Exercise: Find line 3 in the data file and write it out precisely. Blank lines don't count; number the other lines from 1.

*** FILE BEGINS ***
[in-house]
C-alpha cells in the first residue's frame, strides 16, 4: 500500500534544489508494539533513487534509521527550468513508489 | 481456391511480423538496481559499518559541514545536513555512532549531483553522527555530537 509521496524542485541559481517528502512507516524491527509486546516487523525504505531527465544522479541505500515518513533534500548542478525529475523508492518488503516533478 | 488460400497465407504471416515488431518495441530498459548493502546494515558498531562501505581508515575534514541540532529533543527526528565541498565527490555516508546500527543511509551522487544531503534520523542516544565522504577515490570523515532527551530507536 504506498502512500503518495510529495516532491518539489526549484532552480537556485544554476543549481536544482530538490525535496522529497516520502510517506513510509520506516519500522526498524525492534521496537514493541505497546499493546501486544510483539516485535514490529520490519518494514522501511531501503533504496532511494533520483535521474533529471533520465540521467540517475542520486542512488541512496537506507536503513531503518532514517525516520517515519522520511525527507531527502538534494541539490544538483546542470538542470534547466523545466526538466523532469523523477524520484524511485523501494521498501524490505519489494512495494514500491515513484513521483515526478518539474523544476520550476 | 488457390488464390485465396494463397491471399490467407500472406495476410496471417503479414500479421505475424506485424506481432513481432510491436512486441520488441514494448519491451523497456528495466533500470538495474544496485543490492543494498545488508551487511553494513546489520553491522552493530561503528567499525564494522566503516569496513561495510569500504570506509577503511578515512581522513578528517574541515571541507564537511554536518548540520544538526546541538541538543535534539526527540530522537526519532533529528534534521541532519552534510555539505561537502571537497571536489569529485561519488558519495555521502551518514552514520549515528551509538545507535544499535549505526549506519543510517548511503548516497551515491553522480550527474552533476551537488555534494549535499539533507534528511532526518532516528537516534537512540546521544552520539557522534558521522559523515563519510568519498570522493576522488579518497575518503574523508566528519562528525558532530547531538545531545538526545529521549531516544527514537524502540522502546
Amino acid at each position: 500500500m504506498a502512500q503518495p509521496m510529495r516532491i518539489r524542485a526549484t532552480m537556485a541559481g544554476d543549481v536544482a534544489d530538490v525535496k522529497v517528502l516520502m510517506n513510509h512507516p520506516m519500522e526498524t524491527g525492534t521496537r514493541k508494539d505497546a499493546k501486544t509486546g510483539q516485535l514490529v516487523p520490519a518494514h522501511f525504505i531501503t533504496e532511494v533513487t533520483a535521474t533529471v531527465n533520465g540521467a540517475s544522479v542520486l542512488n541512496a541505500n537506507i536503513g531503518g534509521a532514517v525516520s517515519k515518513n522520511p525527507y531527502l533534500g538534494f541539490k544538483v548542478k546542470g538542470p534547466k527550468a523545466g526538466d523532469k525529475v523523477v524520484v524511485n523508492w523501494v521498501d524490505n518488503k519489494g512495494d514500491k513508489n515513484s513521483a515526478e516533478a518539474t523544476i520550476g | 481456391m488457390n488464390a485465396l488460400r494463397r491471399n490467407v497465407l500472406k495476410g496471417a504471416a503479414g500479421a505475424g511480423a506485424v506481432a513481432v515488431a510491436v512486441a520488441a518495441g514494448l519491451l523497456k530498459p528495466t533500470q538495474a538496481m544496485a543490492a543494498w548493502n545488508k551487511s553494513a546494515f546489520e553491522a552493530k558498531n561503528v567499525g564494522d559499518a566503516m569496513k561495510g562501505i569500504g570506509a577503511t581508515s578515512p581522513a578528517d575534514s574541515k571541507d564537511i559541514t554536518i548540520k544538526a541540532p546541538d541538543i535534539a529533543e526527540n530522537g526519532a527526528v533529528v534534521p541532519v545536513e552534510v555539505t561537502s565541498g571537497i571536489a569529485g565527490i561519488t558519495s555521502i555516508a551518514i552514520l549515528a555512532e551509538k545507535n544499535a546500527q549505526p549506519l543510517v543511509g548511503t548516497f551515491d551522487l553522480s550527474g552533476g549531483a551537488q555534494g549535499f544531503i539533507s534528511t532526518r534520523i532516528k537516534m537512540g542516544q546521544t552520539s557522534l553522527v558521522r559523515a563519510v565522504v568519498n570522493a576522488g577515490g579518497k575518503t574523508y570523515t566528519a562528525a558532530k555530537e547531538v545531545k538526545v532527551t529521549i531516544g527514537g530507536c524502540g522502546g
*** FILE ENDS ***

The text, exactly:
Amino acid at each position: 500500500m504506498a502512500q503518495p509521496m510529495r516532491i518539489r524542485a526549484t532552480m537556485a541559481g544554476d543549481v536544482a534544489d530538490v525535496k522529497v517528502l516520502m510517506n513510509h512507516p520506516m519500522e526498524t524491527g525492534t521496537r514493541k508494539d505497546a499493546k501486544t509486546g510483539q516485535l514490529v516487523p520490519a518494514h522501511f525504505i531501503t533504496e532511494v533513487t533520483a535521474t533529471v531527465n533520465g540521467a540517475s544522479v542520486l542512488n541512496a541505500n537506507i536503513g531503518g534509521a532514517v525516520s517515519k515518513n522520511p525527507y531527502l533534500g538534494f541539490k544538483v548542478k546542470g538542470p534547466k527550468a523545466g526538466d523532469k525529475v523523477v524520484v524511485n523508492w523501494v521498501d524490505n518488503k519489494g512495494d514500491k513508489n515513484s513521483a515526478e516533478a518539474t523544476i520550476g | 481456391m488457390n488464390a485465396l488460400r494463397r491471399n490467407v497465407l500472406k495476410g496471417a504471416a503479414g500479421a505475424g511480423a506485424v506481432a513481432v515488431a510491436v512486441a520488441a518495441g514494448l519491451l523497456k530498459p528495466t533500470q538495474a538496481m544496485a543490492a543494498w548493502n545488508k551487511s553494513a546494515f546489520e553491522a552493530k558498531n561503528v567499525g564494522d559499518a566503516m569496513k561495510g562501505i569500504g570506509a577503511t581508515s578515512p581522513a578528517d575534514s574541515k571541507d564537511i559541514t554536518i548540520k544538526a541540532p546541538d541538543i535534539a529533543e526527540n530522537g526519532a527526528v533529528v534534521p541532519v545536513e552534510v555539505t561537502s565541498g571537497i571536489a569529485g565527490i561519488t558519495s555521502i555516508a551518514i552514520l549515528a555512532e551509538k545507535n544499535a546500527q549505526p549506519l543510517v543511509g548511503t548516497f551515491d551522487l553522480s550527474g552533476g549531483a551537488q555534494g549535499f544531503i539533507s534528511t532526518r534520523i532516528k537516534m537512540g542516544q546521544t552520539s557522534l553522527v558521522r559523515a563519510v565522504v568519498n570522493a576522488g577515490g579518497k575518503t574523508y570523515t566528519a562528525a558532530k555530537e547531538v545531545k538526545v532527551t529521549i531516544g527514537g530507536c524502540g522502546g